Simple techniques that don’t need much more work can increase your open water triathlon swimming speed and help you reach transition and the bike in record time.
It’s time to concentrate on improving your swimming speed for your triathlon races once you’ve successfully made the switch from pool swimming to open water.
Here are six quick tricks to speed up your swim leg without exerting a lot of extra work, helping you get off to a great start in your triathlon.
Check out our advice on preparation for Swimming lessons for Singaporeans on open water swimming in the pool and acclimating to open water to keep the chill at bay before taking the plunge if you’re completely new to swimming in open water or returning after a period away.
Put on your wetsuit correctly.
This may seem obvious, but we frequently witness athletes at competitions who are delayed in the swim because their wetsuits are still being put on. Your suit can generate additional restriction and drag in the water, from sagging neoprene between the legs to stretched-low collars where they haven’t been pulled up, not because it’s the incorrect size but because it’s not on properly.
The suit should be pulled up at the waist so that it fits tightly against the crotch, worked up at the front so that the collar sits where it should, and given plenty of material at the shoulders so that it fits snugly under the armpits.
Check out our How To Fit Your Wetsuit Properly guide for more detailed wetsuit fitting advice.
Extend your healing
Any amount of restriction caused by the extra few millimeters of neoprene over the shoulders and underarms can slow you down, regardless of how expensive a wetsuit you have.
With a bent elbow and your hand “zipping” along the side of your body before stretching out in front to spear the water for the following stroke, this is the typical pool swimming technique for the recovery. However, if you observe professional triathletes swimming in open water, you’ll notice a significantly wider recovery, a barely bent elbow, and an arm swinging out to the side.
This not only results in less “punching” against the confines of your wetsuit, but it also facilitates our next suggestion and helps you manage choppy conditions.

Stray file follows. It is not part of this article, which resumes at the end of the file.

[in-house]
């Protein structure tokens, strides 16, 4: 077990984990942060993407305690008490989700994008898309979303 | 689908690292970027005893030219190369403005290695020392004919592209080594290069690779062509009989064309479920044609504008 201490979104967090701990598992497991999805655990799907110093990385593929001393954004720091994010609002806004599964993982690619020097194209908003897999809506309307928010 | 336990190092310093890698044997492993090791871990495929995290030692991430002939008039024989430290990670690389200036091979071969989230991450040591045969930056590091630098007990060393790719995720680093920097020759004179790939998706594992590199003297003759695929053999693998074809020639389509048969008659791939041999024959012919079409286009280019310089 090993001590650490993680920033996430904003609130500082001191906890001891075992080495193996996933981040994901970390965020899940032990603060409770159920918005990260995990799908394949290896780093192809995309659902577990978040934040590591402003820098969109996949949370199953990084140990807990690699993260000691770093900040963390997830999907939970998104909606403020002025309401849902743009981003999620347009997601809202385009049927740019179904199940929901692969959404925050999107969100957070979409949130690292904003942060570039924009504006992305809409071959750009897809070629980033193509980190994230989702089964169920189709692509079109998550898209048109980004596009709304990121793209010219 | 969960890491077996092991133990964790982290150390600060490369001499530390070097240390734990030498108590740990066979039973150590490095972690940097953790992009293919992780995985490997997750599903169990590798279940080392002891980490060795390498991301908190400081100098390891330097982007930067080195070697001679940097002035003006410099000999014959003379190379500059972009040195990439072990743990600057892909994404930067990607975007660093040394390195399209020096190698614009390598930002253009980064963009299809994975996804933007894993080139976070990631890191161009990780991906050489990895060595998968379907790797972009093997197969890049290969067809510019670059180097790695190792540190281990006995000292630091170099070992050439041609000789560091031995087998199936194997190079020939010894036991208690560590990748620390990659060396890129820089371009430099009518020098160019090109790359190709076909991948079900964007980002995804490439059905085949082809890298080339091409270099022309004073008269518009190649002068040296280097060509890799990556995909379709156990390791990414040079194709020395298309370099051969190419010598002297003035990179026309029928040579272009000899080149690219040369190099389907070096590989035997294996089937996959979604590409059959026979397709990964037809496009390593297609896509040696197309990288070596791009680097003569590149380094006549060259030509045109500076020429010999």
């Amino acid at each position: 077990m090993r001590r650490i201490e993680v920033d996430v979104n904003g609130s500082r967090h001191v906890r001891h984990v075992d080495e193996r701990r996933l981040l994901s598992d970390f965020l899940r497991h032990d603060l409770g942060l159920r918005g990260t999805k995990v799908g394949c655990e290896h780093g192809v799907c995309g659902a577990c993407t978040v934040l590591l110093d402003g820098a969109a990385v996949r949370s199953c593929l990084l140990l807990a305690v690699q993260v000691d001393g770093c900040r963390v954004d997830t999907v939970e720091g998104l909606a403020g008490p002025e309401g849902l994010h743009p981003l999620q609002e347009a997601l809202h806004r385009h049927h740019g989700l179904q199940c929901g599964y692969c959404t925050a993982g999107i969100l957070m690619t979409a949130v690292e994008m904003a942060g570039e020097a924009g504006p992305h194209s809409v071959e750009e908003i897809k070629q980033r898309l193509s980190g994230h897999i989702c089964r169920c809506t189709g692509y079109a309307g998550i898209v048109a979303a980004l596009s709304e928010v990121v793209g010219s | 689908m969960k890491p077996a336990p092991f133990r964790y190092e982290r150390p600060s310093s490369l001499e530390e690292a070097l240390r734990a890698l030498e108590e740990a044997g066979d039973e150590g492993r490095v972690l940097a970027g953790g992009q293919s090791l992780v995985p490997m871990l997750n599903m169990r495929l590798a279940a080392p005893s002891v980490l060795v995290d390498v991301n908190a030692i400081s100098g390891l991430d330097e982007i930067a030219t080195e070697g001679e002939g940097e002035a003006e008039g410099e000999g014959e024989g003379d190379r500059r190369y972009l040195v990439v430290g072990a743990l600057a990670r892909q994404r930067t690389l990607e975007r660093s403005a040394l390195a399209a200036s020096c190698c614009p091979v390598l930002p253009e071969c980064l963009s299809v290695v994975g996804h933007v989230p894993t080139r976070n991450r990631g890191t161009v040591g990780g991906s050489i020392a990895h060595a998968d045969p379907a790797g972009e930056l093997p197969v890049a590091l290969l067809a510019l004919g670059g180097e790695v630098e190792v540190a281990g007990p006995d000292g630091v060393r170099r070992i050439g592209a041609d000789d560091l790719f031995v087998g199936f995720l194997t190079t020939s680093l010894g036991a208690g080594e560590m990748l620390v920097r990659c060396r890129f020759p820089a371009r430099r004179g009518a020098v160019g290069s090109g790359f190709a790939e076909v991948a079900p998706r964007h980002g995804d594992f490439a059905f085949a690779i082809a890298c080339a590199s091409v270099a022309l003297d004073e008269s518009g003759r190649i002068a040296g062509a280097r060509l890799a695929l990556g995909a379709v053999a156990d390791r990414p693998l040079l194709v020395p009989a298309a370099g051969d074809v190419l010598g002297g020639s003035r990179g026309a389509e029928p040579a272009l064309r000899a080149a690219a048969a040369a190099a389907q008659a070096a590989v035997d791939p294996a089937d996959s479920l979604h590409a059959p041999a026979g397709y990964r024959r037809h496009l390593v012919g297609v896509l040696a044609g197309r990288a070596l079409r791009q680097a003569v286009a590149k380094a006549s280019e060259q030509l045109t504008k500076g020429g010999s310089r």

Boost the rate of your strokes
Swimming outside is very different from swimming in a pool because of the waves, currents, surface choppiness caused by wind, and the large number of athletes swimming nearby.
Due of all the movement, it is more difficult to make an effective catch in the manner you may have practiced while following the black line indoors. The propulsion you can provide over a given distance can be increased by raising stroke pace because you’re likely to be grabbing less water with each catch.
The secret is to increase your stroke rate without sprinting to a complete stop. Due to the final portion’s restricted propulsion in open water, this can be accomplished by either decreasing dead patches and any overgliding in your stroke or by starting the recovery sooner in your stroke. In any case, keep your attention on making a solid, effective catch.
Increased sighting effectiveness
To prevent swimming more than necessary throughout your race, sighting is crucial. Typically, there are two methods to sight: sight first, then breathe. One way might be simpler for you than the other, or you may decide to combine both and use one on each side.
Regardless of how you sight, there will always be some disruption to your normal stroke. To determine which sighting technique may be the most effective for you, practice sighting in the pool and even time yourself while you continually swim the same distance at a steady speed while sighting.
You may easily determine which sighting techniques are most detrimental to your technique by watching a video of yourself sighting or having a colleague athlete look at it.
Put your chin down.
There is a propensity to keep the head raised while swimming in open water because of all the sighting that is required. In addition to slowing you down by lowering your legs, this can also lead to an imbalance that causes you to veer off to one side and swim farther than necessary.
When you return to your pool-honed technique with superior rotation for straighter, quicker swimming, you can do so by lowering your chin back to neutral in between sighting strokes.
Accept the draft
Every triathlete has to practice swimming with others since finding a good pair of feet to draft off of can cut your swim time by several minutes.
Someone who is swimming a little bit faster than you will make the best target for your drafting. To avoid following someone off course or exerting excessive effort merely to keep up with them, stay near but be aware of your sighting and your effort levels.
Finding a large group of swimmers to draft behind will dramatically reduce your effort, so looking for both the buoys and surrounding swimmer groups will put you in a perfect position to relax through a quick swim and save your energy for the cycle.